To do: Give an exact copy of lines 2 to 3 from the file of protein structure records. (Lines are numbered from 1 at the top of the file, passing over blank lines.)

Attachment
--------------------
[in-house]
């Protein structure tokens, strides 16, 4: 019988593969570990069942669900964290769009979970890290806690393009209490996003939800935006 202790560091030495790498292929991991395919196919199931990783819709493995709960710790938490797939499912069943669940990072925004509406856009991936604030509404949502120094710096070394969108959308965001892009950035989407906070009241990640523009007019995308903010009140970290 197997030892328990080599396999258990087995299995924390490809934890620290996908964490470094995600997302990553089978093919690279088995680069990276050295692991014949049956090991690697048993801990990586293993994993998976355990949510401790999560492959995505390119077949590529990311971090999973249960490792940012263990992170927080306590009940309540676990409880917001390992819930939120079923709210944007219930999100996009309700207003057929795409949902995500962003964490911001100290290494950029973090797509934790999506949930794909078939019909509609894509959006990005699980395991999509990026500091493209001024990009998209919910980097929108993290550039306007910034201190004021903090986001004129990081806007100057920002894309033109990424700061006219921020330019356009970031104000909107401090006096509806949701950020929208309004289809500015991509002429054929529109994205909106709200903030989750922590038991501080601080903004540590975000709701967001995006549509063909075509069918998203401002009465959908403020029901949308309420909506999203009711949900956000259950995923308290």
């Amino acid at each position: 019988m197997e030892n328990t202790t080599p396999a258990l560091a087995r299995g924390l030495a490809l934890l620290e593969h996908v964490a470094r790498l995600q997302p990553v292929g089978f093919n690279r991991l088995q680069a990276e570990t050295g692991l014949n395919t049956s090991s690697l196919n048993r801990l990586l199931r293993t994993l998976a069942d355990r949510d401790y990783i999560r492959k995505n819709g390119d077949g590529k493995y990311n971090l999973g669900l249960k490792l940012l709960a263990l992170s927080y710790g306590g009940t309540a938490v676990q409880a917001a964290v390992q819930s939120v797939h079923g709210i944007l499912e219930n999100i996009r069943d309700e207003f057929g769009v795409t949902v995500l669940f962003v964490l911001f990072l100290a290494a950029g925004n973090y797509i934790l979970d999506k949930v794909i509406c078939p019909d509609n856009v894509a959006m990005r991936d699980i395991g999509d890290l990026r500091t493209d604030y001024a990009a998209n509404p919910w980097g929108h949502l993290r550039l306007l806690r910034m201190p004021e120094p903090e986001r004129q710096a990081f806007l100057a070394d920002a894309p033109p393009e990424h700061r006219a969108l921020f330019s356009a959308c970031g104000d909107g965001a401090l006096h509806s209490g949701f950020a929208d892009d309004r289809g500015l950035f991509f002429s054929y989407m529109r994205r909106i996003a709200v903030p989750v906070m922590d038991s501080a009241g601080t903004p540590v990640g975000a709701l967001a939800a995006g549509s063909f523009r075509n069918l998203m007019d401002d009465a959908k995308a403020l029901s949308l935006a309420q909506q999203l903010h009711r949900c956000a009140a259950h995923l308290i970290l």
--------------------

């Protein structure tokens, strides 16, 4: 019988593969570990069942669900964290769009979970890290806690393009209490996003939800935006 202790560091030495790498292929991991395919196919199931990783819709493995709960710790938490797939499912069943669940990072925004509406856009991936604030509404949502120094710096070394969108959308965001892009950035989407906070009241990640523009007019995308903010009140970290 197997030892328990080599396999258990087995299995924390490809934890620290996908964490470094995600997302990553089978093919690279088995680069990276050295692991014949049956090991690697048993801990990586293993994993998976355990949510401790999560492959995505390119077949590529990311971090999973249960490792940012263990992170927080306590009940309540676990409880917001390992819930939120079923709210944007219930999100996009309700207003057929795409949902995500962003964490911001100290290494950029973090797509934790999506949930794909078939019909509609894509959006990005699980395991999509990026500091493209001024990009998209919910980097929108993290550039306007910034201190004021903090986001004129990081806007100057920002894309033109990424700061006219921020330019356009970031104000909107401090006096509806949701950020929208309004289809500015991509002429054929529109994205909106709200903030989750922590038991501080601080903004540590975000709701967001995006549509063909075509069918998203401002009465959908403020029901949308309420909506999203009711949900956000259950995923308290």
């Amino acid at each position: 019988m197997e030892n328990t202790t080599p396999a258990l560091a087995r299995g924390l030495a490809l934890l620290e593969h996908v964490a470094r790498l995600q997302p990553v292929g089978f093919n690279r991991l088995q680069a990276e570990t050295g692991l014949n395919t049956s090991s690697l196919n048993r801990l990586l199931r293993t994993l998976a069942d355990r949510d401790y990783i999560r492959k995505n819709g390119d077949g590529k493995y990311n971090l999973g669900l249960k490792l940012l709960a263990l992170s927080y710790g306590g009940t309540a938490v676990q409880a917001a964290v390992q819930s939120v797939h079923g709210i944007l499912e219930n999100i996009r069943d309700e207003f057929g769009v795409t949902v995500l669940f962003v964490l911001f990072l100290a290494a950029g925004n973090y797509i934790l979970d999506k949930v794909i509406c078939p019909d509609n856009v894509a959006m990005r991936d699980i395991g999509d890290l990026r500091t493209d604030y001024a990009a998209n509404p919910w980097g929108h949502l993290r550039l306007l806690r910034m201190p004021e120094p903090e986001r004129q710096a990081f806007l100057a070394d920002a894309p033109p393009e990424h700061r006219a969108l921020f330019s356009a959308c970031g104000d909107g965001a401090l006096h509806s209490g949701f950020a929208d892009d309004r289809g500015l950035f991509f002429s054929y989407m529109r994205r909106i996003a709200v903030p989750v906070m922590d038991s501080a009241g601080t903004p540590v990640g975000a709701l967001a939800a995006g549509s063909f523009r075509n069918l998203m007019d401002d009465a959908k995308a403020l029901s949308l935006a309420q909506q999203l903010h009711r949900c956000a009140a259950h995923l308290i970290l």